Original TAMU Therapy Study Received by QDR

Yesterday HHSC released to QDR as a result of a Texas Open Records request: (1) the original TAMU Acute Care Therapy Study, (2) the contract between HHSC and TAMSPH (Texas A&M Health Science Center School of Public Health), and (3) the report given to legislators from HSSC proposing changes based on the TAMU study and the targeted $200M reductions in Medicaid therapy.  Our very preliminary analysis has revealed many conceptual and practical gaps in the TAMU study that HHSC relied on unscrutinized and that was selectively reported directly to legislators resulting in Rep. Bonnen’s HB 1 amendments to reduce therapy reimbursement rates to “industry standards” and its subsequent partisan passage in the State House. It is now poised to be passed in the State Senate and in the followup Senate/House conciliation committee. We will be releasing our extended study of true national published therapy rates, in conjunction with a critical analysis of the orginal TAMU study later this week.

In the meantime, a preliminary analysis of the TAMU Therapy study reveals:

  1. It was assumed that (re)evaluations do not need pre-authorizations in Texas (wrong). This fortunately did not change their overall opinions about the authorization process in Texas (it was favorable compared to other states), but it could have further shown that Texas’ authorization process for therapy services is stricter than other states’ authorization processes.
  2. Bundled claims were not unbundled for Texas therapy claims when pitted against other states’ claims, especially with respect to ST service bundles, (i.e., CPT 92507 was not unbundled from other ST codes in Texas Medicaid claims and was essentially treated as one whole ST CPT code cost, see item 3 below).
  3. Claims summary cost was not unbundled as claims line costs (per CPT code billed) and were compared to other states’ unbundled claims line costs giving the gravely mistaken impression that certain Texas therapy codes were paid more than other states corresponding codes.
  4. Gross margin analysis, (i.e., estimating the net profit made by a therapy business per CPT service billed) was done based on 2013 labor data (therapist wages, etc.) against older 2010 to 2012 claims data in some analysis – therapists were paid more in 2010, 2011, and 2012 than in 2013, 2014 and now in 2015! FYI, I published a paper (and talked about this in our 2012 conference) directly showing the mathematical effect on a therapy businesses’ gross profit margin (GPM)  from rate reductions, as a percentage, not as a net profit – the percentage is a better overall indicator of the profitability and health of a business.
  5. Their conclusions about what Texas HHSC regions bill more for certain CPT codes was antedoctal based on their assumptions about rural vs urban populations, with no information used on regional differences in cost-of-living, childhood epidemics of autism, diabetes, obesity, etc., (i.e., it is flawed based on an incomplete and possibly naive view of regional economic and health issues). Particular prejudice was applied to urban and border regions.
  6. Their own conclusions state that ORF/CORFs doing ST services will lose money to the tune of negative net gross revenues  if either a 1% or 5% rate reduction is executed. The same does not hold for PT/OT services and for independents doing HH or HHAs (they would still remain with positive net gross revenues). In fact, had TAMU used percentage gross margins (the better indicator of business health), all delivery models would suffer severe decreases in GPM, to the point of disfunctionality, with any modality type receiving rate reductions and hence a universal decrease in access to Medicaid therapy care.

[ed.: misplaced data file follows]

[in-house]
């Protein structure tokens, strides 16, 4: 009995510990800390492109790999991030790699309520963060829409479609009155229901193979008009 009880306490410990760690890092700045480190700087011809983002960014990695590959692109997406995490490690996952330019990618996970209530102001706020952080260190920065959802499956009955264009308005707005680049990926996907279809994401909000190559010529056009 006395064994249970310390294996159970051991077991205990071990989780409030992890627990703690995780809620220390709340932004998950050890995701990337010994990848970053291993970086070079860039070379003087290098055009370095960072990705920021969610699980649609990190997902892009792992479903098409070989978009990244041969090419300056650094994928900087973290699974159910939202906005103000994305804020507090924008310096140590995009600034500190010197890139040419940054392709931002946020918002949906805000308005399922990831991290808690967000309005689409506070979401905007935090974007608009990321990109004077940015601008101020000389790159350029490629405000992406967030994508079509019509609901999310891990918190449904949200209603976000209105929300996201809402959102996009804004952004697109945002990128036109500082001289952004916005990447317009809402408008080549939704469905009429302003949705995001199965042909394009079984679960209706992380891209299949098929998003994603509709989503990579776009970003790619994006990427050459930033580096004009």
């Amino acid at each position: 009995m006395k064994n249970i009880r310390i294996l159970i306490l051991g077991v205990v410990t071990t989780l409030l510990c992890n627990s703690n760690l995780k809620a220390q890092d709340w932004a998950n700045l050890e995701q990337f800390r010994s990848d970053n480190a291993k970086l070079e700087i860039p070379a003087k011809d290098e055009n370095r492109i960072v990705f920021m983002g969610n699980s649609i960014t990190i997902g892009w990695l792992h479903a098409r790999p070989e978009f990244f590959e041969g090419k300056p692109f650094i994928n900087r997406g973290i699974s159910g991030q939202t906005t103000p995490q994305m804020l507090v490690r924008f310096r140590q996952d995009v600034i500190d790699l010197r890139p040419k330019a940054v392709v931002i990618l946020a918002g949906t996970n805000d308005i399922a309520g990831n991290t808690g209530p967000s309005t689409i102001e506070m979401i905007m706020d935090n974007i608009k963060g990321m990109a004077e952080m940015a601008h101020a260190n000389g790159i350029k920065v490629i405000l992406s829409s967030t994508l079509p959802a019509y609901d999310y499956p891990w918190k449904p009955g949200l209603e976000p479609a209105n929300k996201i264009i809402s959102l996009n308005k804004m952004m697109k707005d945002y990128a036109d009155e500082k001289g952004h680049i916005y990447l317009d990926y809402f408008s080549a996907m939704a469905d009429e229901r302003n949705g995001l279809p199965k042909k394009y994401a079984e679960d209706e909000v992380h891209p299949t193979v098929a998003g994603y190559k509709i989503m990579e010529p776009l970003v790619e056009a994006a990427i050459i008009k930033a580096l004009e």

7. Overall, the TAMU study points to several results favorable to the Texas therapy industry that were not mentioned by the HHSC interpretive report on it, (i.e., the good news was not mixed in with the bad news in the HHSC report) and to that given to legislators who in turn, based their flawed legislation (budget bill amendments) on it.
  8. HHSC heads and anti-therapy legislators are not interested in debating the merits of either the TAMU study or of the HHSC interpretation report of it. They simply want to use the $200M budget reduction number as a means to an end in placating to rate reductions and corresponding decreases to access to Medicaid therapy care. Medicaid dollars are simply being shuffled between physician and therapist coffers in the real budget flow. This is the sad case of legislators trying to break up any alliance between Medicaid providers on behalf of the most vulnerable in the State – Medicaid and needy children and women.

Again, we will continue to analyze the results of the TAMU study with a more comprehensive and alternative approach to measuring therapy modalities, place of service effectiveness, delivery models, and utilization patterns, with an overall critique of the study. In the meantime, it is put up or sh** up time for your respective legislators. HHSC is in discussions with therapy advocates and they are targeting a rate reduction unless enough pressure is put on them and legislators to reconsider this pointless action and the effect on access to therapy care in Texas. As responsible therapy business owners and advocates for Medicaid children, it is vital that you contact your representatives and HHSC and speak out against these seemingly proposed cuts. Is is now or never and then 9/1/2015 (the usual rate reduction effective date for HHSC) will be here and it will be too late to talk to anyone, advocate or not.